Wednesday, August 15, 2012

January 18-24, 1941

Photographs released by the censor show Lawn Cottages and children enjoying snowball fights in the first snowfall of 1941. 

Swindon jewellers called time on all watch repairs as they struggled to keep up with demand as under staffed businesses reported a back log of jobs in local workshops.  With Switzerland cut off from trade it had become increasingly difficult to obtain spare parts and new watch movements, Mr P.F. Stevens, manager of a Swindon firm of jewellers told the Advertiser, and bombing in Birmingham, London and Manchester had wiped out other sources of supply.

Mr and Mrs Hillier Lack celebrated their Golden Wedding anniversary this week.  Mr Lack was born in 1866 and grew up at addresses in Havelock and Henry Streets.  His wife, the former Hannah Maria Horsington, was the daughter of James Horsington, a brass finisher at the GWR Works where Mr Lack also worked as an engine fitter.

A keen sportsman, Mr Lack played football and cricket for St Mark’s Church.  “Tactics were not quite so gentle as they are today,” he told an Advertiser reporter, “and as shin guards were not in fashion one had many painful reminders of rousing games.”

The couple celebrated their anniversary at their home in The Mall with their two grandchildren.

Swindon boasted a growing number of moustaches according to an impromptu rush hour census taken at a town bus stop by an intrepid Advertiser reporter.  Out of 18 men who boarded the bus, seven of them were sporting the latest fashion in facial hair - three young officers, an airman, a clerk and two middle aged workmen.

“Today the young Lieutenant likes to hide the fact that he has recently been gazetted,” a local hairdresser told the reporter, “and there is little doubt that certain other young men have an idea that a well kept moustache adds to their charm in the eyes of the fair sex.”

News of the death of aircraftman Ronald Charles Alexander was reported this week in 1941.  His parents, Mr & Mrs T.H. Alexander of 39 Farnsby Street were informed that their youngest son had been accidentally drowned on December 15.  A former Clarence Street schoolboy, 23 year old Alexander had been employed in both the GWR Works and Garrard’s before volunteering for the RAF soon after the outbreak of war.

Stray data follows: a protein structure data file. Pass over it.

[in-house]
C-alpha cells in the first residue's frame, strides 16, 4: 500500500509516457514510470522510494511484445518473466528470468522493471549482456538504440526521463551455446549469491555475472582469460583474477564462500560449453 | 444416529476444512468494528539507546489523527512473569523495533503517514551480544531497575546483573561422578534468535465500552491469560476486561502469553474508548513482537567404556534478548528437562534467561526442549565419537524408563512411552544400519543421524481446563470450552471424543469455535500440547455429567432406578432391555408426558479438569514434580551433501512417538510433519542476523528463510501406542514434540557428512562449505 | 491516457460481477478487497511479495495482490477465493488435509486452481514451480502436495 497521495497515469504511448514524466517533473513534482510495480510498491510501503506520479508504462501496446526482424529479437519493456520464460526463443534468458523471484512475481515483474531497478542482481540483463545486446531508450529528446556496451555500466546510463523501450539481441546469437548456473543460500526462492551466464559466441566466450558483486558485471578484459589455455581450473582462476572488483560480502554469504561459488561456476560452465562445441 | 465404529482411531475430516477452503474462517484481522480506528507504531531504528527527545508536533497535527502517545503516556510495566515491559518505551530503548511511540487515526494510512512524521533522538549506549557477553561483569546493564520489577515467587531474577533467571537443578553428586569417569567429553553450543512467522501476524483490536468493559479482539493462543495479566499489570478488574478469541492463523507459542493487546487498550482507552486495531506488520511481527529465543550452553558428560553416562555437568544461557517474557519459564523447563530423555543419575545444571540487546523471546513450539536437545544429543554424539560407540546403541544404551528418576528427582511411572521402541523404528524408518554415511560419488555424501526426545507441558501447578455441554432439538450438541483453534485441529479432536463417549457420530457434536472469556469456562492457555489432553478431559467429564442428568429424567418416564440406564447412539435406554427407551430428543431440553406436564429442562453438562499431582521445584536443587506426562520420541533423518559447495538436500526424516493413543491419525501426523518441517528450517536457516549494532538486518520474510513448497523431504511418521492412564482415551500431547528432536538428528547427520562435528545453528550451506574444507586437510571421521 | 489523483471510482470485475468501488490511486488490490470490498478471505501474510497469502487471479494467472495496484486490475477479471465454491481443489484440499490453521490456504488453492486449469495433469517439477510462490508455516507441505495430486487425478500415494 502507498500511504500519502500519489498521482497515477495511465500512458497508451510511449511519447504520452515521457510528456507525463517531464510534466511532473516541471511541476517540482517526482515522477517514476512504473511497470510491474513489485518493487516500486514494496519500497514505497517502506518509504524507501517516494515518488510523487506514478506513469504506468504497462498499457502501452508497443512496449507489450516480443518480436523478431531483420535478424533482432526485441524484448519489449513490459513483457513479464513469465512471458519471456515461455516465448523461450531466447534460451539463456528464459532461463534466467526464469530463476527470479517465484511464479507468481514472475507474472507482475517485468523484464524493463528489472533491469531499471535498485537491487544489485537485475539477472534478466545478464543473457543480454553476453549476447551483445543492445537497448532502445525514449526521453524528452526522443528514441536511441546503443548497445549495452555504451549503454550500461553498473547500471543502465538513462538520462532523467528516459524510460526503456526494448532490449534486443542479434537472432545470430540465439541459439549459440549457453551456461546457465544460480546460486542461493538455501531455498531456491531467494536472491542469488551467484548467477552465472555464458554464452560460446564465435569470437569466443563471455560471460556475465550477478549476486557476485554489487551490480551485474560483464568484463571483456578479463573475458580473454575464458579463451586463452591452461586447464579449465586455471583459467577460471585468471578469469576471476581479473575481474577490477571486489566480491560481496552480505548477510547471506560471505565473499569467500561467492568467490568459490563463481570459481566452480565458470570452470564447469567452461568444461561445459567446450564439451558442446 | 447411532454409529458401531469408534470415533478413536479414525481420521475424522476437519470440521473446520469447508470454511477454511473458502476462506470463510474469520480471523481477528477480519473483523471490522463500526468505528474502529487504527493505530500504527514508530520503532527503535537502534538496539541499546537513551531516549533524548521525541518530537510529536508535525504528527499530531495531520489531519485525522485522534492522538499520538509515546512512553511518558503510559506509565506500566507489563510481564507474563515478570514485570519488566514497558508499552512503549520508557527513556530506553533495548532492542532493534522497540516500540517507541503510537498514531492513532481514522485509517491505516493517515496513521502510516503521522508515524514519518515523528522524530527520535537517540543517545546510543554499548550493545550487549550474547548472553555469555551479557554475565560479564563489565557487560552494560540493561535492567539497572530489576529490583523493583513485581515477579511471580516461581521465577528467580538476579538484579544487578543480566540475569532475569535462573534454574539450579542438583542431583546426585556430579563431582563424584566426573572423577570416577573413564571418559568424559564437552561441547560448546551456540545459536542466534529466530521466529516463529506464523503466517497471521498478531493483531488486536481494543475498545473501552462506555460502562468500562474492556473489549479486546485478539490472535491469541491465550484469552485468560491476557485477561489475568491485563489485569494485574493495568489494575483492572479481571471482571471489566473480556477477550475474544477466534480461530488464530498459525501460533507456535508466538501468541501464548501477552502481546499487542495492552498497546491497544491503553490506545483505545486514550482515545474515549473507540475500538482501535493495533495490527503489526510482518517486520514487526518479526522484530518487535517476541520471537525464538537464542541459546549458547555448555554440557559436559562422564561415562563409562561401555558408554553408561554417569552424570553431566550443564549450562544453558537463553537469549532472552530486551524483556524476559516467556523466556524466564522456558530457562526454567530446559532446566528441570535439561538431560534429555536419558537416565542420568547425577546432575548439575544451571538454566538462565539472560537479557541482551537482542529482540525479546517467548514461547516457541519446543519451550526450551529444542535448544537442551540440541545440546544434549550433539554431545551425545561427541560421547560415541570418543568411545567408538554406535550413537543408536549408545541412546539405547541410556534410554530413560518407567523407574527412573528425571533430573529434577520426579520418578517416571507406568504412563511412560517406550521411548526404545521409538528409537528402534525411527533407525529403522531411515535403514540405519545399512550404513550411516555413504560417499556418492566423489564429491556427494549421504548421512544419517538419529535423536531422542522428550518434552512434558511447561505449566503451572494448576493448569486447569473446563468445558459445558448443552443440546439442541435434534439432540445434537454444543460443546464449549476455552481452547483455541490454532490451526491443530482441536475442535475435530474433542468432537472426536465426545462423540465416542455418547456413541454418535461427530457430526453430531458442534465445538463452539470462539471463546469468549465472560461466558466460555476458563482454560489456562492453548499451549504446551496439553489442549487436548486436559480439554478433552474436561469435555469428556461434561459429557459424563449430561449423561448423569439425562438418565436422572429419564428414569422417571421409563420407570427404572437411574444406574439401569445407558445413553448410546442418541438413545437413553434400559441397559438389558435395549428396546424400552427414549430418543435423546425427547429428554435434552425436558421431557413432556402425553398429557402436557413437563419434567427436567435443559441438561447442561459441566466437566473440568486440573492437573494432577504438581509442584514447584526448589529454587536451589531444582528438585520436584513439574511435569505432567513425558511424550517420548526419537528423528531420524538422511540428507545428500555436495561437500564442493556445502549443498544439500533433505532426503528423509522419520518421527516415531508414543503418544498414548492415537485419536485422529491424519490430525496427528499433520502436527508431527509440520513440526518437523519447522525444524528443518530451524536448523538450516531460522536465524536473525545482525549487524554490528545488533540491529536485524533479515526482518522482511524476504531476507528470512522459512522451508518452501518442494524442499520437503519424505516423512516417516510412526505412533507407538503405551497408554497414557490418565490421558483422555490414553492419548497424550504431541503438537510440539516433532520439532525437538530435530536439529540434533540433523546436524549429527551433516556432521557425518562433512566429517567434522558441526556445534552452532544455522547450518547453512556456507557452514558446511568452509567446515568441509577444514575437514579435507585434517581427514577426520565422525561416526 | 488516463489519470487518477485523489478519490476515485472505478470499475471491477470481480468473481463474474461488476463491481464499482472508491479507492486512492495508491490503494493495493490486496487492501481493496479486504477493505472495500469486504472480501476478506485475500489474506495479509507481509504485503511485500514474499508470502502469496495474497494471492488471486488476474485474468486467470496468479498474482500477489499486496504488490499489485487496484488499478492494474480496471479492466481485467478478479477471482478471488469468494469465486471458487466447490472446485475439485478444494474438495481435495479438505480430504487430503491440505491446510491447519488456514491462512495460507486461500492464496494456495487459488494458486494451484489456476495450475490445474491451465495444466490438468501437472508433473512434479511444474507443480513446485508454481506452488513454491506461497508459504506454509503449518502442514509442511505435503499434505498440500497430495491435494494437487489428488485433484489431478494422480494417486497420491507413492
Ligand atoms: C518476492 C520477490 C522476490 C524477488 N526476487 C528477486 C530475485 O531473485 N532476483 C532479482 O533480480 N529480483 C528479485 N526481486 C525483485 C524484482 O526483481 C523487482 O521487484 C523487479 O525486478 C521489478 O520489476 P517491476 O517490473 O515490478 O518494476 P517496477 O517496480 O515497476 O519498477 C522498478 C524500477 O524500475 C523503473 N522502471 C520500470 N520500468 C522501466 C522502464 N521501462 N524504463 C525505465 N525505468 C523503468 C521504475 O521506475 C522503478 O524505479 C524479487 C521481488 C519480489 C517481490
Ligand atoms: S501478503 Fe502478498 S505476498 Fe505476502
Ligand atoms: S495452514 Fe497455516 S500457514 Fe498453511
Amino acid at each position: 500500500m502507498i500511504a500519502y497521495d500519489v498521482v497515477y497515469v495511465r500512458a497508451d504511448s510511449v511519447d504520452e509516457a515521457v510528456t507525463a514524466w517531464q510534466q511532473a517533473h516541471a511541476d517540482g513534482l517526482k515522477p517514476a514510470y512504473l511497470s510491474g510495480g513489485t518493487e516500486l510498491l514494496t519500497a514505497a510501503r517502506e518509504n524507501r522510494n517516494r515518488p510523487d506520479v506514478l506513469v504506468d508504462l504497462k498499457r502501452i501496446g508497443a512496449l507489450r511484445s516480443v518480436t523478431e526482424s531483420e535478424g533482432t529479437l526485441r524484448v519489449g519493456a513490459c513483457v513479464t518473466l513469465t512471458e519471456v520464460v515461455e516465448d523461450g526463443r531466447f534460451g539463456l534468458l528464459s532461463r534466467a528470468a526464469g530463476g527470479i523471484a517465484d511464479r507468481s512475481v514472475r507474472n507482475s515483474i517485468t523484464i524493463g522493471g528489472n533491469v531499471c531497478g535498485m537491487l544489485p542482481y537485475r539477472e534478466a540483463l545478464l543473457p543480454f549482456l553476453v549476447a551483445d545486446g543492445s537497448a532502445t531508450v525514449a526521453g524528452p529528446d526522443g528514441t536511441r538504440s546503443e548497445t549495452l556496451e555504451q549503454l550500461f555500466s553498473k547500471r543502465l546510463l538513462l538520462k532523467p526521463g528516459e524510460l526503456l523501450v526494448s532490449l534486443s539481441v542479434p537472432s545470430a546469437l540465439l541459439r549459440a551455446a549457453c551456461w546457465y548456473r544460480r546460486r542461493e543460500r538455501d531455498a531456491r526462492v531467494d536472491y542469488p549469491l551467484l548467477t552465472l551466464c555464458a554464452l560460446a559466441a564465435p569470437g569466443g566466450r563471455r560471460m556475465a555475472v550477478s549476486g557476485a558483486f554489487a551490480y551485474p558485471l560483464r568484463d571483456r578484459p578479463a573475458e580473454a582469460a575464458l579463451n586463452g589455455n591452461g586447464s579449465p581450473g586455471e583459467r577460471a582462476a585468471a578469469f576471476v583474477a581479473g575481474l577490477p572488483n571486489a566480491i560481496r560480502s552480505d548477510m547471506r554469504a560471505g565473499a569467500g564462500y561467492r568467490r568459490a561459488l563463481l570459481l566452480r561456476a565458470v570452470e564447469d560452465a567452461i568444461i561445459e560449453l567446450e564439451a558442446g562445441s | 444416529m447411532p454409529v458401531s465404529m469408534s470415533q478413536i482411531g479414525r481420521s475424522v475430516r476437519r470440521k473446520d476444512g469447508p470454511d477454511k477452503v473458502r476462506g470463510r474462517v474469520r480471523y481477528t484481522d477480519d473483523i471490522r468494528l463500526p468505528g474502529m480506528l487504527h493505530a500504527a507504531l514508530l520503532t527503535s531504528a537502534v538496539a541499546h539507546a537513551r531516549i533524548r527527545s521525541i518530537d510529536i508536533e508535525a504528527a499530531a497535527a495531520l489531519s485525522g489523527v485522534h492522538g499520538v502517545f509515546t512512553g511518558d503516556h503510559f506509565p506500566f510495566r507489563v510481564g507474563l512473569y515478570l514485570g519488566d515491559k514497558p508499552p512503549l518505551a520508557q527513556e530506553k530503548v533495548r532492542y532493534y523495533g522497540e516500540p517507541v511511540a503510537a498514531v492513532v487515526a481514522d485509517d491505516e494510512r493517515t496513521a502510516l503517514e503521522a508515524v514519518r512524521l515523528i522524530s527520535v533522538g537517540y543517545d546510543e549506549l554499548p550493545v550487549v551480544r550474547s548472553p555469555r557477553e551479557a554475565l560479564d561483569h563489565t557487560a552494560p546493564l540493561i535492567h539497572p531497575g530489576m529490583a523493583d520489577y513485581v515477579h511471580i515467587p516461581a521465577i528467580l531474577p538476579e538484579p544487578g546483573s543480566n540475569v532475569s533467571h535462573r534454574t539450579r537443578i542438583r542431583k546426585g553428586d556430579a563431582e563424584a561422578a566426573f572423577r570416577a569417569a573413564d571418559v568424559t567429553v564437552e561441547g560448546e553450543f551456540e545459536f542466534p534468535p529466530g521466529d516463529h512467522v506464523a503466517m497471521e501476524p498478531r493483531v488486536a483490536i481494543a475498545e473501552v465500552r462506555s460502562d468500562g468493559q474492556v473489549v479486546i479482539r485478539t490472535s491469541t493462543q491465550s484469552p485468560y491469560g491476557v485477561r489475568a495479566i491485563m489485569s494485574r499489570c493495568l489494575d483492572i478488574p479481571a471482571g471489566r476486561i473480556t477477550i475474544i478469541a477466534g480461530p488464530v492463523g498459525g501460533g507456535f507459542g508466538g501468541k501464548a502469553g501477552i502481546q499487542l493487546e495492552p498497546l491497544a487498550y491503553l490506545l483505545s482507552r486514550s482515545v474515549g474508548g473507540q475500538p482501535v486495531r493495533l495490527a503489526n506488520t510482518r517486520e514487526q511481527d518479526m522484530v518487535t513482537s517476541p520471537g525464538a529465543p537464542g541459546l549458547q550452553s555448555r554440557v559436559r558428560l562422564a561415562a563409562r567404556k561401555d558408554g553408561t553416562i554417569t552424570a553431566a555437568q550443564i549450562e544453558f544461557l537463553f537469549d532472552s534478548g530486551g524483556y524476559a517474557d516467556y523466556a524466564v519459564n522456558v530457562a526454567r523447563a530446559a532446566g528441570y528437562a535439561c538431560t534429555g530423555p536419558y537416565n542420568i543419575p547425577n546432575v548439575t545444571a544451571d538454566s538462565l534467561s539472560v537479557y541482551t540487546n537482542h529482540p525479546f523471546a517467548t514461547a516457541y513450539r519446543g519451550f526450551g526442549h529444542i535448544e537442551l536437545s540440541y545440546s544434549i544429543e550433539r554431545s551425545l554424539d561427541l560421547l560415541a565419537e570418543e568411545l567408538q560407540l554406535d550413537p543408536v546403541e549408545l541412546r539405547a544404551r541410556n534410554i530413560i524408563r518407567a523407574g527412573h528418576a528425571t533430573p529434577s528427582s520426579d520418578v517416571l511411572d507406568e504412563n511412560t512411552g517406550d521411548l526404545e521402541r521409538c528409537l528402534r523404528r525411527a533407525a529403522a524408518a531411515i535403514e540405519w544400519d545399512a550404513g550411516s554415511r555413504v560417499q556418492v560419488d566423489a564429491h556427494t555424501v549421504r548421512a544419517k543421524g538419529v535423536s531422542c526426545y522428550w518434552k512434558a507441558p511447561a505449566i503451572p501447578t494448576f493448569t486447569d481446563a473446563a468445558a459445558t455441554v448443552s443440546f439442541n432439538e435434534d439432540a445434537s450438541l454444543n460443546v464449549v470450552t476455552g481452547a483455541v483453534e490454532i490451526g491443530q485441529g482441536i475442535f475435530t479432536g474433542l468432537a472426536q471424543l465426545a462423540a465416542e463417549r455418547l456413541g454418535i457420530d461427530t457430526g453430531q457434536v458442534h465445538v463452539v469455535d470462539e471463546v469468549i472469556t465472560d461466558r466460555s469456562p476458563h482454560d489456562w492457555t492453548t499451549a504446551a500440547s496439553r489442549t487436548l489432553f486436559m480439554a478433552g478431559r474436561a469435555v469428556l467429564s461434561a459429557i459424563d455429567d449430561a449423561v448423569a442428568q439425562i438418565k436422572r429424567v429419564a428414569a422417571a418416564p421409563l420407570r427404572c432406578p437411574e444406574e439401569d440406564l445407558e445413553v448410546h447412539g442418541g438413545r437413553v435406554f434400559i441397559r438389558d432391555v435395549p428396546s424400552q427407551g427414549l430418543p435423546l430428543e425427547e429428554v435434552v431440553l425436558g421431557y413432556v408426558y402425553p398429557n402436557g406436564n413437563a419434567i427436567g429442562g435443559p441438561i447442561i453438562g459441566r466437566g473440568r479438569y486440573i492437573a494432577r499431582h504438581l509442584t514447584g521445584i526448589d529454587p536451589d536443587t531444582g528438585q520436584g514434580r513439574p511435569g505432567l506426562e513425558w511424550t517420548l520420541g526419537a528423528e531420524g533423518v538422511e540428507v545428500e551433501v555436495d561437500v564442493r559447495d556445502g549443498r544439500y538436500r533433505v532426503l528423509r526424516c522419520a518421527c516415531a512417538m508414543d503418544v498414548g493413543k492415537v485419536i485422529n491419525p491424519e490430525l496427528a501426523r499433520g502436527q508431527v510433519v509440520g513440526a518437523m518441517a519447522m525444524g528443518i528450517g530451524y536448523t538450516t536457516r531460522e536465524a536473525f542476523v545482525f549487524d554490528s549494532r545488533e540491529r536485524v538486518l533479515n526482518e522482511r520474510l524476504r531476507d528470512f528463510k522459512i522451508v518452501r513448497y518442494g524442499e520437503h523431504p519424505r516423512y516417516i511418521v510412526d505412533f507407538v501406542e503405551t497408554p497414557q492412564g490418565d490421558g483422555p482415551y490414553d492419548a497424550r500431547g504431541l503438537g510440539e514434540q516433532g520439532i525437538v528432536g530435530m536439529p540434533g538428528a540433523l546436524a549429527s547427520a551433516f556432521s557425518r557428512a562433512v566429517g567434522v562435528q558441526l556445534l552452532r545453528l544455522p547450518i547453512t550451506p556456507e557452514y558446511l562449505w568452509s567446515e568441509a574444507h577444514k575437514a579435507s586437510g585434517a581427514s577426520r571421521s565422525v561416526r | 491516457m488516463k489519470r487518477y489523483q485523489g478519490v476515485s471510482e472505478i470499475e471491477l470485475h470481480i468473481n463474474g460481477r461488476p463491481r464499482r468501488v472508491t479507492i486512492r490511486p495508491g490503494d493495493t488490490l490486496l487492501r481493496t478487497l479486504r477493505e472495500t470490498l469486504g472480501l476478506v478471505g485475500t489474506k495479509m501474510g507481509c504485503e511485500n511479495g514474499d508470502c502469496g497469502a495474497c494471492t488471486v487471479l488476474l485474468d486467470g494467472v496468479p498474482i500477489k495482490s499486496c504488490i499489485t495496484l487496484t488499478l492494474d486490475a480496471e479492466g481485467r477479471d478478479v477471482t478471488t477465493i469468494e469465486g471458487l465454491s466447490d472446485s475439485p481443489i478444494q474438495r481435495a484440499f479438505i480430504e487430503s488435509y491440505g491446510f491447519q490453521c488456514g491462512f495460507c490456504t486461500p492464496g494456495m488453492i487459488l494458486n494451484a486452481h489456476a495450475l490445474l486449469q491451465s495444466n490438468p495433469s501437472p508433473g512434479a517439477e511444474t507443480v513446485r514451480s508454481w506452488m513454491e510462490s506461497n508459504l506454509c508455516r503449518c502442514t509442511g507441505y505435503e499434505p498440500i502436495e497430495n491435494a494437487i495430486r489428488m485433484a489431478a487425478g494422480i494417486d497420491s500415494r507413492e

Tommy Godfrey, star of Garrison Theatre playing at the London Palladium, and radio favourite Band Waggon, made a surprise stop off in town this week in 1941.  Tommy was snapped by the Advertiser photographer when his car broke down in Swindon.

Swindon weddings this week included that of Colin Campbell Clark and Doris Joyce Powell who were married at Faringdon Road Wesleyan Church while Alex Iles of Whiteman Street and Joan Sutton from Broad Street were married at St. Barnabas’ Church, Gorse Hill.

Bridesmaids Joan Hewer and Shirley Sutton at the wedding of Alex Iles and Joan Sutton
Swindon girls were helping to brighten the lives of soldiers billeted at an undisclosed isolated mansion, where they attended regular Friday night dances.

The girls, all Garrard employees, were escorted by Mr T.A. Kemble, the unofficial chaperon.  When asked by an Advertiser reporter of there were any budding romances, Mr Kemble was suitably non committal.  “You never can tell,” he said.

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